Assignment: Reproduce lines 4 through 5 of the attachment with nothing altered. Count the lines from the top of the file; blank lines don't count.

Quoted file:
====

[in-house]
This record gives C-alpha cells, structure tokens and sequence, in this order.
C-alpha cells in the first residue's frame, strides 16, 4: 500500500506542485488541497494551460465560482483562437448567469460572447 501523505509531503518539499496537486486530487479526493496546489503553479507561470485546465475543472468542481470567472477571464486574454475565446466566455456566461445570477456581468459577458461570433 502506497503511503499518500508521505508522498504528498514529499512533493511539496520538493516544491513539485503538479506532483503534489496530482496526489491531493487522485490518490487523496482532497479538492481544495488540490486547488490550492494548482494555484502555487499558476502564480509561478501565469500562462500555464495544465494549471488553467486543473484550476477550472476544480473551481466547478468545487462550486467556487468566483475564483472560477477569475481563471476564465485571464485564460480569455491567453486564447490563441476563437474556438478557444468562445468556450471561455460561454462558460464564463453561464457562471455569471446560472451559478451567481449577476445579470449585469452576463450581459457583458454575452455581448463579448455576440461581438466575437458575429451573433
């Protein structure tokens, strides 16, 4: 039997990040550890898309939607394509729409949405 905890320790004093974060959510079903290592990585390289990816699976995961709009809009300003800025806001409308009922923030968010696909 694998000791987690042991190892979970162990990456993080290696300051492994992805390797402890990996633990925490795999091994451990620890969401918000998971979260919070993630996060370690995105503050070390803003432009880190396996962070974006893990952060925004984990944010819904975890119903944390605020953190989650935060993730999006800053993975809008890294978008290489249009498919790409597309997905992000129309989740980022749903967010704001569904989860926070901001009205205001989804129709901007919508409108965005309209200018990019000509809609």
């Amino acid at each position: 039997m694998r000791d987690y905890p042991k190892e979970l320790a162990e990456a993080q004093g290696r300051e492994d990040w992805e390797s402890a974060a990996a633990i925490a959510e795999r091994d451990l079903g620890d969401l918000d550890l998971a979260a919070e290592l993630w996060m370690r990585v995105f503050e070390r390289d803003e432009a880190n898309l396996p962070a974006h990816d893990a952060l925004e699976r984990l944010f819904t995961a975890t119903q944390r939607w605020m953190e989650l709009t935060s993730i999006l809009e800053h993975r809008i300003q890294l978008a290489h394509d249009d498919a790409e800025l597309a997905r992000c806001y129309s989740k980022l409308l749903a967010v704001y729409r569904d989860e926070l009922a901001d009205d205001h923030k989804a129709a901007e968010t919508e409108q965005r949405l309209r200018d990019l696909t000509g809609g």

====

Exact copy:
């Protein structure tokens, strides 16, 4: 039997990040550890898309939607394509729409949405 905890320790004093974060959510079903290592990585390289990816699976995961709009809009300003800025806001409308009922923030968010696909 694998000791987690042991190892979970162990990456993080290696300051492994992805390797402890990996633990925490795999091994451990620890969401918000998971979260919070993630996060370690995105503050070390803003432009880190396996962070974006893990952060925004984990944010819904975890119903944390605020953190989650935060993730999006800053993975809008890294978008290489249009498919790409597309997905992000129309989740980022749903967010704001569904989860926070901001009205205001989804129709901007919508409108965005309209200018990019000509809609």
């Amino acid at each position: 039997m694998r000791d987690y905890p042991k190892e979970l320790a162990e990456a993080q004093g290696r300051e492994d990040w992805e390797s402890a974060a990996a633990i925490a959510e795999r091994d451990l079903g620890d969401l918000d550890l998971a979260a919070e290592l993630w996060m370690r990585v995105f503050e070390r390289d803003e432009a880190n898309l396996p962070a974006h990816d893990a952060l925004e699976r984990l944010f819904t995961a975890t119903q944390r939607w605020m953190e989650l709009t935060s993730i999006l809009e800053h993975r809008i300003q890294l978008a290489h394509d249009d498919a790409e800025l597309a997905r992000c806001y129309s989740k980022l409308l749903a967010v704001y729409r569904d989860e926070l009922a901001d009205d205001h923030k989804a129709a901007e968010t919508e409108q965005r949405l309209r200018d990019l696909t000509g809609g």